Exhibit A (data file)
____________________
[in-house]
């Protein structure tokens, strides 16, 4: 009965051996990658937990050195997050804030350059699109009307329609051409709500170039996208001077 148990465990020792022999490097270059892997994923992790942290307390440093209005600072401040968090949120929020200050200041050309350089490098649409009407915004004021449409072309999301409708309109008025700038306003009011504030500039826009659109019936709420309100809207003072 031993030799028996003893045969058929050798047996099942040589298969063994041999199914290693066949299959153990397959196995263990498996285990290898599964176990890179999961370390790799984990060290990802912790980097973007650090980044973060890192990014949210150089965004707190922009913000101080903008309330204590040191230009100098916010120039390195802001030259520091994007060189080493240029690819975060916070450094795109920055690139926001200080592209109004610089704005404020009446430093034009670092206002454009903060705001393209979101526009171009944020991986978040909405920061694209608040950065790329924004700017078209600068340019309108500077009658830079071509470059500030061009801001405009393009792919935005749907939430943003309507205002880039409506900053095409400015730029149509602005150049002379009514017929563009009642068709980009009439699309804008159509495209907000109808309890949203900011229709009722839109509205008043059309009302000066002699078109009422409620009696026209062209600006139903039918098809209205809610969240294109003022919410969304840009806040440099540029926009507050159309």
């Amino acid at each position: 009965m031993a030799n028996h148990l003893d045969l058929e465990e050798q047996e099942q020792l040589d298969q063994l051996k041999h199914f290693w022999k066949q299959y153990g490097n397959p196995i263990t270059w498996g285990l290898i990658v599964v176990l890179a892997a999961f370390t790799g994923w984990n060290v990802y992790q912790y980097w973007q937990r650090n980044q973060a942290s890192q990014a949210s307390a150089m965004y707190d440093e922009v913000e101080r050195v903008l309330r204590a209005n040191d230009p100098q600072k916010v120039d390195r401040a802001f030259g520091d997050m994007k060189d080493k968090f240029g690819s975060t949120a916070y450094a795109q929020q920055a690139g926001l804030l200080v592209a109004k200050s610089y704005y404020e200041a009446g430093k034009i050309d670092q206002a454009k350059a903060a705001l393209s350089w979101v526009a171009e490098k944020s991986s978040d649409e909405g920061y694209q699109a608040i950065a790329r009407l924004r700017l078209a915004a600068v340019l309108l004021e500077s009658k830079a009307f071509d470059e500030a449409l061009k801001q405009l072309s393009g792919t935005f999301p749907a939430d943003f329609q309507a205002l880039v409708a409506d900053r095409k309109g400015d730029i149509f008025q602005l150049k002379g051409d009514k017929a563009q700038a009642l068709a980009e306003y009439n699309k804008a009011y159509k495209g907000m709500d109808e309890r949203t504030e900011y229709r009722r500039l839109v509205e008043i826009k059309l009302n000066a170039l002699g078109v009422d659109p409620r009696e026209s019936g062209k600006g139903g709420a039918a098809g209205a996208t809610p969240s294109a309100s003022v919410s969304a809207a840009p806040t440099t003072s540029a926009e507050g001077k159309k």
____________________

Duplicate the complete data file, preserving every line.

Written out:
[in-house]
């Protein structure tokens, strides 16, 4: 009965051996990658937990050195997050804030350059699109009307329609051409709500170039996208001077 148990465990020792022999490097270059892997994923992790942290307390440093209005600072401040968090949120929020200050200041050309350089490098649409009407915004004021449409072309999301409708309109008025700038306003009011504030500039826009659109019936709420309100809207003072 031993030799028996003893045969058929050798047996099942040589298969063994041999199914290693066949299959153990397959196995263990498996285990290898599964176990890179999961370390790799984990060290990802912790980097973007650090980044973060890192990014949210150089965004707190922009913000101080903008309330204590040191230009100098916010120039390195802001030259520091994007060189080493240029690819975060916070450094795109920055690139926001200080592209109004610089704005404020009446430093034009670092206002454009903060705001393209979101526009171009944020991986978040909405920061694209608040950065790329924004700017078209600068340019309108500077009658830079071509470059500030061009801001405009393009792919935005749907939430943003309507205002880039409506900053095409400015730029149509602005150049002379009514017929563009009642068709980009009439699309804008159509495209907000109808309890949203900011229709009722839109509205008043059309009302000066002699078109009422409620009696026209062209600006139903039918098809209205809610969240294109003022919410969304840009806040440099540029926009507050159309």
């Amino acid at each position: 009965m031993a030799n028996h148990l003893d045969l058929e465990e050798q047996e099942q020792l040589d298969q063994l051996k041999h199914f290693w022999k066949q299959y153990g490097n397959p196995i263990t270059w498996g285990l290898i990658v599964v176990l890179a892997a999961f370390t790799g994923w984990n060290v990802y992790q912790y980097w973007q937990r650090n980044q973060a942290s890192q990014a949210s307390a150089m965004y707190d440093e922009v913000e101080r050195v903008l309330r204590a209005n040191d230009p100098q600072k916010v120039d390195r401040a802001f030259g520091d997050m994007k060189d080493k968090f240029g690819s975060t949120a916070y450094a795109q929020q920055a690139g926001l804030l200080v592209a109004k200050s610089y704005y404020e200041a009446g430093k034009i050309d670092q206002a454009k350059a903060a705001l393209s350089w979101v526009a171009e490098k944020s991986s978040d649409e909405g920061y694209q699109a608040i950065a790329r009407l924004r700017l078209a915004a600068v340019l309108l004021e500077s009658k830079a009307f071509d470059e500030a449409l061009k801001q405009l072309s393009g792919t935005f999301p749907a939430d943003f329609q309507a205002l880039v409708a409506d900053r095409k309109g400015d730029i149509f008025q602005l150049k002379g051409d009514k017929a563009q700038a009642l068709a980009e306003y009439n699309k804008a009011y159509k495209g907000m709500d109808e309890r949203t504030e900011y229709r009722r500039l839109v509205e008043i826009k059309l009302n000066a170039l002699g078109v009422d659109p409620r009696e026209s019936g062209k600006g139903g709420a039918a098809g209205a996208t809610p969240s294109a309100s003022v919410s969304a809207a840009p806040t440099t003072s540029a926009e507050g001077k159309k």